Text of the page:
Companies in the aerospace and defence sector are certainly experiencing mixed fortunes at the moment.
BAE Systems hits new highs
BAE Systems (LSE: BA)(NASDAQOTH: BAESY.US) keeps hitting new 52-week highs — the shares have spiked to hit a new record on Thursday of 520.5p, and are trading at 516p as I write.
There hasn’t been much recent news, but anticipation seems keen ahead of full-year results due on 19 February. Going by what the analysts say, we’re expecting to see a 13% fall in earnings per share (EPS), but that’s just down to the erratic nature of payments for long-term contracts. P/E values are around the FTSE-100 average of 14, while dividend yields are ahead at 4% to 4.5%. At Q3 time, BAE’s order intake was going strong, and a couple of recent acquisitions should boost profit.
Cobham trading well
The picture at Cobham (LSE: COB) is similar, with the shares up steeply since October, to reach a 52-week high on Friday of 339.4p. New contracts are rolling in, and at Q3 time we heard that “trading performance in the first nine months of the year has been in line with the Board’s expectations“.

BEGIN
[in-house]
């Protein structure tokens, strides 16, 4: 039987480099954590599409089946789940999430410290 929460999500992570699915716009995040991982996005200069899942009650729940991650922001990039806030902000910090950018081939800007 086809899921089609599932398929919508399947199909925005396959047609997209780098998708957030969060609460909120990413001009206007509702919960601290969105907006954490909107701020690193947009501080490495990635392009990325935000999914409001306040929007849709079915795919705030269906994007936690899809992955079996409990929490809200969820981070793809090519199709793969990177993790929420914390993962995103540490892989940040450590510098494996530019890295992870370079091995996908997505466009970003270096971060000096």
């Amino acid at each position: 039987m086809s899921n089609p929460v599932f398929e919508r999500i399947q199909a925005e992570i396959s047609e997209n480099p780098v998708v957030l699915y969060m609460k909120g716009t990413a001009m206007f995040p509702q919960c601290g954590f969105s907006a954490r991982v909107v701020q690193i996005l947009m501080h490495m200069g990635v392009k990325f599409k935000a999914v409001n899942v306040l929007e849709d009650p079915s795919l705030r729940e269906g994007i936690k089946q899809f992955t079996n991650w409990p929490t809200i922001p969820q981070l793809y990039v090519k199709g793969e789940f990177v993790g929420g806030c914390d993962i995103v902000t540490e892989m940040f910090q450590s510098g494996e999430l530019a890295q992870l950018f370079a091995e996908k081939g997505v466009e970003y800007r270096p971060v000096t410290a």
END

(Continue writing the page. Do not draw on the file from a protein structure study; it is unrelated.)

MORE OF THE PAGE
The company said work still needed to be done to achieve full-year targets, but its successful cost-cutting suggests we’re on track to see a modest EPS fall followed by a strong recovery in 2015. Net debt was up at the Q3 stage, to £1.2bn from £0.3bn a year previously, but that was due to the acquisition of Aeroflex in September.
Its dividend yield is rising and getting close to twice covered, and should approach 4% by 2016.
What’s wrong at Rolls-Royce?
Things are still looking tough at Rolls-Royce (LSE: RR)(NASDAQOTH: RYCEY.US), whose shares are coming off a 52-week low of 777p in October. They have at least recovered 15% since then to 903p, but the price is still down 25% over 12 months.
Rolls rocked the market in 2014 with a couple of profit warnings, and there’s no return to earnings growth expected before 2016 at the earliest. The company has embarked on a cost-cutting programme, and sold off its Energy gas turbine and compressor business to Siemens for a £785m in a deal that concluded in December. Rolls-Royce is on the way back, but the shares are not looking cheap to me at the moment.
Of these three, BAE would be my choice right now, partly on fundamental valuation measures but also due to its big order book that it has managed to keep well filled right through the global recession.
Alan Oscroft has no position in any shares mentioned. The Motley Fool UK has no position in any of the shares mentioned. We Fools don't all hold the same opinions, but we all believe that considering a diverse range of insights makes us better investors.